The unassuming market town of Carrick-on-Suir (Carraig na Siúire), 20km east of Clonmel, boasted twice its present population during the late-medieval period, when it was a centre of the brewing and wool industries.
Carrick-on-Suir was once the property of the Butlers, the Earls of Ormond, who built Ormond Castle, also spelt Ormonde Castle, on the banks of the river in the 14th century. Anne Boleyn, the second of Henry VIII's wives, may have been born here, though other castles also claim this worthy distinction, possibly hoping to boost their own sales of knick-knacks cele brating the beheaded. The Elizabethan mansion next to the castle was built by the 10th Earl of Ormond, Black Tom Butler, in long-term anticipation of a visit by his cousin, Queen Elizabeth I, who rather thoughtlessly never turned up. Some rooms in this Dúchas-owned edifice have fine 16th-century stuccowork, especially the Long Gallery with its depictions of Elizabeth and the Butler coat of arms.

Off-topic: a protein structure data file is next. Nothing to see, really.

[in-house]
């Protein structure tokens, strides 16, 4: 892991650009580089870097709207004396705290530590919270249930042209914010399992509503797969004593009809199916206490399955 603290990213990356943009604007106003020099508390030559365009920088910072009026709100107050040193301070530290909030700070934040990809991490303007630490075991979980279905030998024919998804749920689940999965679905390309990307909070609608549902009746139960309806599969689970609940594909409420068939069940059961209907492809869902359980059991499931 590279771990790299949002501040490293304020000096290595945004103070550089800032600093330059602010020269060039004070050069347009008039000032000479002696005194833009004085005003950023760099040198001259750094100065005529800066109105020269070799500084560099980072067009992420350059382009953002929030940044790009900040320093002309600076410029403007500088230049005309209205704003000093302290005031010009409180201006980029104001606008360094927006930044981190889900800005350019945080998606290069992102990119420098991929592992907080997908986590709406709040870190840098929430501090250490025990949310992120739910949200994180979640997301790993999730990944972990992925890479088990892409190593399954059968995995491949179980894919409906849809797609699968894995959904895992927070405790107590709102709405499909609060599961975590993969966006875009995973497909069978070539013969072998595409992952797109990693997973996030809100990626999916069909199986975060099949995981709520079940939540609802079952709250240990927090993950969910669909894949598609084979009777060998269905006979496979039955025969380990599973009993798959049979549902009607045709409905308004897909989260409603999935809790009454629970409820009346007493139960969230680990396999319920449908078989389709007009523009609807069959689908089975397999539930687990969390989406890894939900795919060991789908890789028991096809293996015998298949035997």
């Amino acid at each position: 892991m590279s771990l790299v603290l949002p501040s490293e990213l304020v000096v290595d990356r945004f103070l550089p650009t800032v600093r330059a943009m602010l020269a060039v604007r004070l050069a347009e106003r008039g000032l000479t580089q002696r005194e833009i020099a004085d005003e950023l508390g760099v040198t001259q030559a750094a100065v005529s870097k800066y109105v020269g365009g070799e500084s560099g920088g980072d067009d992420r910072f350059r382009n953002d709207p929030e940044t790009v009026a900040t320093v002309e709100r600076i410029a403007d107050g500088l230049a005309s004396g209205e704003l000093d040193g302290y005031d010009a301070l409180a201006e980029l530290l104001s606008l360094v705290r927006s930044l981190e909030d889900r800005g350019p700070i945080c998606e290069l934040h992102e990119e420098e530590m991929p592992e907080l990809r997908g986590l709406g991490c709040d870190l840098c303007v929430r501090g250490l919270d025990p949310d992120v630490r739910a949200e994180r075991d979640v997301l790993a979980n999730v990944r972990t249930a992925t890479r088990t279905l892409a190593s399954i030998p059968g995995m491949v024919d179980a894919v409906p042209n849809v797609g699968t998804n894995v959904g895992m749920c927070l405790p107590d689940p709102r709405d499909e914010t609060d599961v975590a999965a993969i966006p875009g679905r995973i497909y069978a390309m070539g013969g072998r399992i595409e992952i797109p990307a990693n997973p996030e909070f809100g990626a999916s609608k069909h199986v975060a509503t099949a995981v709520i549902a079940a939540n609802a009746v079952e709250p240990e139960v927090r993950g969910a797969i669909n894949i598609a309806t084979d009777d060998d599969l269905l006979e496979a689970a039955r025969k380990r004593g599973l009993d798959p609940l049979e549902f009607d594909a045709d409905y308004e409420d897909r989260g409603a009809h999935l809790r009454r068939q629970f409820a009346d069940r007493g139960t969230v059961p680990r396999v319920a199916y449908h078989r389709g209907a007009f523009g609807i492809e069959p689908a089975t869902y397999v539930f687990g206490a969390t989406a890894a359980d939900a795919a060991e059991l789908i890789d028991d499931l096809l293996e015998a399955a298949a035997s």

From Carrick-on-Suir, the East Munster Way winds west to Clonmel before heading south into Waterford.
Dominating the centre of town, the Carraig Hotel is one of those classic Irish hotels of an indefinable age that has spread over a few buildings and sprawls from room to room. Its public areas are done up in timeless wood; the 24 rooms are surprisingly modern. Steaks are a speciality at its restaurant.
Farmers Market Carrick-on-Suir's farmers market is held next to the tourist office, reached by a narrow laneway off Main St.
Bus Éireann has numerous services including to Cahir and Clonmel (€6.30, 25 minutes) up to nine times daily. Buses stop at Greenside, the park beside the N24 road.
The train station is north of Greenside, off Cregg Rd. From Monday to Saturday, the Limerick Junction–Waterford train stops three times daily in each direction.